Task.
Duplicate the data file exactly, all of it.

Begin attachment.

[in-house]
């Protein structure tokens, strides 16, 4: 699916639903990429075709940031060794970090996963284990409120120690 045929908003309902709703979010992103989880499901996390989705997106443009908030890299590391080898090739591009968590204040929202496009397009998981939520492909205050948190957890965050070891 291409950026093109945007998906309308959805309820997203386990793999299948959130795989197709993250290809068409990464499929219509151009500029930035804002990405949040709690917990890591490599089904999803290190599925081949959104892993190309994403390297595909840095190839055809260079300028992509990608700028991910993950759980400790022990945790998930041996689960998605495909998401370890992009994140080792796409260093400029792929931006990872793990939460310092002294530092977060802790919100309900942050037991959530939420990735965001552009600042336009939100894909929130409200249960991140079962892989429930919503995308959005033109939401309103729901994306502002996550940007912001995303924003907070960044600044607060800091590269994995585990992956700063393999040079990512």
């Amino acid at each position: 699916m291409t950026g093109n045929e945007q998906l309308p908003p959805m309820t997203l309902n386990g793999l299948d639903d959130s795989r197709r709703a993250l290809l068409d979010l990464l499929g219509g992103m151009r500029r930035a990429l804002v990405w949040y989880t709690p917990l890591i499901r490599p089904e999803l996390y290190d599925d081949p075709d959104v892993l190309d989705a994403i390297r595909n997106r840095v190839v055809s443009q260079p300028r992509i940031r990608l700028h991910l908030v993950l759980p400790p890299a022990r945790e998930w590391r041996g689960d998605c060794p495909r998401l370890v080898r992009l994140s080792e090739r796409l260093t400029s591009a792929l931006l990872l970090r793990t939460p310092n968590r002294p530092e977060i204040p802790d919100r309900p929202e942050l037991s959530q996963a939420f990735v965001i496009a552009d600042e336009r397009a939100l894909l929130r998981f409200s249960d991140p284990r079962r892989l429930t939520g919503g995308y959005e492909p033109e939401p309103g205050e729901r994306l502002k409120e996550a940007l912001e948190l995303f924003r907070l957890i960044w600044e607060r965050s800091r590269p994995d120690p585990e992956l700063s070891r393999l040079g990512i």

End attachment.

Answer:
[in-house]
């Protein structure tokens, strides 16, 4: 699916639903990429075709940031060794970090996963284990409120120690 045929908003309902709703979010992103989880499901996390989705997106443009908030890299590391080898090739591009968590204040929202496009397009998981939520492909205050948190957890965050070891 291409950026093109945007998906309308959805309820997203386990793999299948959130795989197709993250290809068409990464499929219509151009500029930035804002990405949040709690917990890591490599089904999803290190599925081949959104892993190309994403390297595909840095190839055809260079300028992509990608700028991910993950759980400790022990945790998930041996689960998605495909998401370890992009994140080792796409260093400029792929931006990872793990939460310092002294530092977060802790919100309900942050037991959530939420990735965001552009600042336009939100894909929130409200249960991140079962892989429930919503995308959005033109939401309103729901994306502002996550940007912001995303924003907070960044600044607060800091590269994995585990992956700063393999040079990512």
């Amino acid at each position: 699916m291409t950026g093109n045929e945007q998906l309308p908003p959805m309820t997203l309902n386990g793999l299948d639903d959130s795989r197709r709703a993250l290809l068409d979010l990464l499929g219509g992103m151009r500029r930035a990429l804002v990405w949040y989880t709690p917990l890591i499901r490599p089904e999803l996390y290190d599925d081949p075709d959104v892993l190309d989705a994403i390297r595909n997106r840095v190839v055809s443009q260079p300028r992509i940031r990608l700028h991910l908030v993950l759980p400790p890299a022990r945790e998930w590391r041996g689960d998605c060794p495909r998401l370890v080898r992009l994140s080792e090739r796409l260093t400029s591009a792929l931006l990872l970090r793990t939460p310092n968590r002294p530092e977060i204040p802790d919100r309900p929202e942050l037991s959530q996963a939420f990735v965001i496009a552009d600042e336009r397009a939100l894909l929130r998981f409200s249960d991140p284990r079962r892989l429930t939520g919503g995308y959005e492909p033109e939401p309103g205050e729901r994306l502002k409120e996550a940007l912001e948190l995303f924003r907070l957890i960044w600044e607060r965050s800091r590269p994995d120690p585990e992956l700063s070891r393999l040079g990512i």